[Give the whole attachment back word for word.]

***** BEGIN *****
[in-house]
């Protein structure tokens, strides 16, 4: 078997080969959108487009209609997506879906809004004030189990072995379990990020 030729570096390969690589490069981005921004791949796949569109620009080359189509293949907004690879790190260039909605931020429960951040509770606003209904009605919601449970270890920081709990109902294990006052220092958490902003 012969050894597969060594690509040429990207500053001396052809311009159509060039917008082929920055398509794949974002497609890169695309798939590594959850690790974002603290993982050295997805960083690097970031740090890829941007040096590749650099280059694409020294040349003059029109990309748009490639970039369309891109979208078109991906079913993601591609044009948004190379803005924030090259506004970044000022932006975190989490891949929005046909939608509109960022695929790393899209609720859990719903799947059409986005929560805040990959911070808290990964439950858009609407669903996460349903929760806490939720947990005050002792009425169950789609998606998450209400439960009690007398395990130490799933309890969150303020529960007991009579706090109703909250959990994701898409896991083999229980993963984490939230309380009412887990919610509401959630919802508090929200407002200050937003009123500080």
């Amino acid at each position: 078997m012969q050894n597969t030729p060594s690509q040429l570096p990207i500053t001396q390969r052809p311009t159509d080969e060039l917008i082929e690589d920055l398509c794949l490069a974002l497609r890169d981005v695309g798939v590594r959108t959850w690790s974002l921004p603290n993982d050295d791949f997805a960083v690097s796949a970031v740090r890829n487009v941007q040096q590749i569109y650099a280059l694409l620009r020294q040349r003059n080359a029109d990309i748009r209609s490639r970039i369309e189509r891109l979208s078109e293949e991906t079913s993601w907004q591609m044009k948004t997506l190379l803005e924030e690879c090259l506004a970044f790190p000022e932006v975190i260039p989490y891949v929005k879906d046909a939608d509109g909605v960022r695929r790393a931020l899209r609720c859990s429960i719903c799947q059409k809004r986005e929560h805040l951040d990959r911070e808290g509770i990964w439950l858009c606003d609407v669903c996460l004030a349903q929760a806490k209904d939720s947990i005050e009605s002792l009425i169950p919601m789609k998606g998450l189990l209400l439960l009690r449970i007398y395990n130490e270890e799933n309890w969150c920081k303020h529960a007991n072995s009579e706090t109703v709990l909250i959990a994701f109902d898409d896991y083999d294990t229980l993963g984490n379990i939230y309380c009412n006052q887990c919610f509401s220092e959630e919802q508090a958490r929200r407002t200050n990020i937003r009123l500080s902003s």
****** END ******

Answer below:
[in-house]
């Protein structure tokens, strides 16, 4: 078997080969959108487009209609997506879906809004004030189990072995379990990020 030729570096390969690589490069981005921004791949796949569109620009080359189509293949907004690879790190260039909605931020429960951040509770606003209904009605919601449970270890920081709990109902294990006052220092958490902003 012969050894597969060594690509040429990207500053001396052809311009159509060039917008082929920055398509794949974002497609890169695309798939590594959850690790974002603290993982050295997805960083690097970031740090890829941007040096590749650099280059694409020294040349003059029109990309748009490639970039369309891109979208078109991906079913993601591609044009948004190379803005924030090259506004970044000022932006975190989490891949929005046909939608509109960022695929790393899209609720859990719903799947059409986005929560805040990959911070808290990964439950858009609407669903996460349903929760806490939720947990005050002792009425169950789609998606998450209400439960009690007398395990130490799933309890969150303020529960007991009579706090109703909250959990994701898409896991083999229980993963984490939230309380009412887990919610509401959630919802508090929200407002200050937003009123500080």
């Amino acid at each position: 078997m012969q050894n597969t030729p060594s690509q040429l570096p990207i500053t001396q390969r052809p311009t159509d080969e060039l917008i082929e690589d920055l398509c794949l490069a974002l497609r890169d981005v695309g798939v590594r959108t959850w690790s974002l921004p603290n993982d050295d791949f997805a960083v690097s796949a970031v740090r890829n487009v941007q040096q590749i569109y650099a280059l694409l620009r020294q040349r003059n080359a029109d990309i748009r209609s490639r970039i369309e189509r891109l979208s078109e293949e991906t079913s993601w907004q591609m044009k948004t997506l190379l803005e924030e690879c090259l506004a970044f790190p000022e932006v975190i260039p989490y891949v929005k879906d046909a939608d509109g909605v960022r695929r790393a931020l899209r609720c859990s429960i719903c799947q059409k809004r986005e929560h805040l951040d990959r911070e808290g509770i990964w439950l858009c606003d609407v669903c996460l004030a349903q929760a806490k209904d939720s947990i005050e009605s002792l009425i169950p919601m789609k998606g998450l189990l209400l439960l009690r449970i007398y395990n130490e270890e799933n309890w969150c920081k303020h529960a007991n072995s009579e706090t109703v709990l909250i959990a994701f109902d898409d896991y083999d294990t229980l993963g984490n379990i939230y309380c009412n006052q887990c919610f509401s220092e959630e919802q508090a958490r929200r407002t200050n990020i937003r009123l500080s902003s």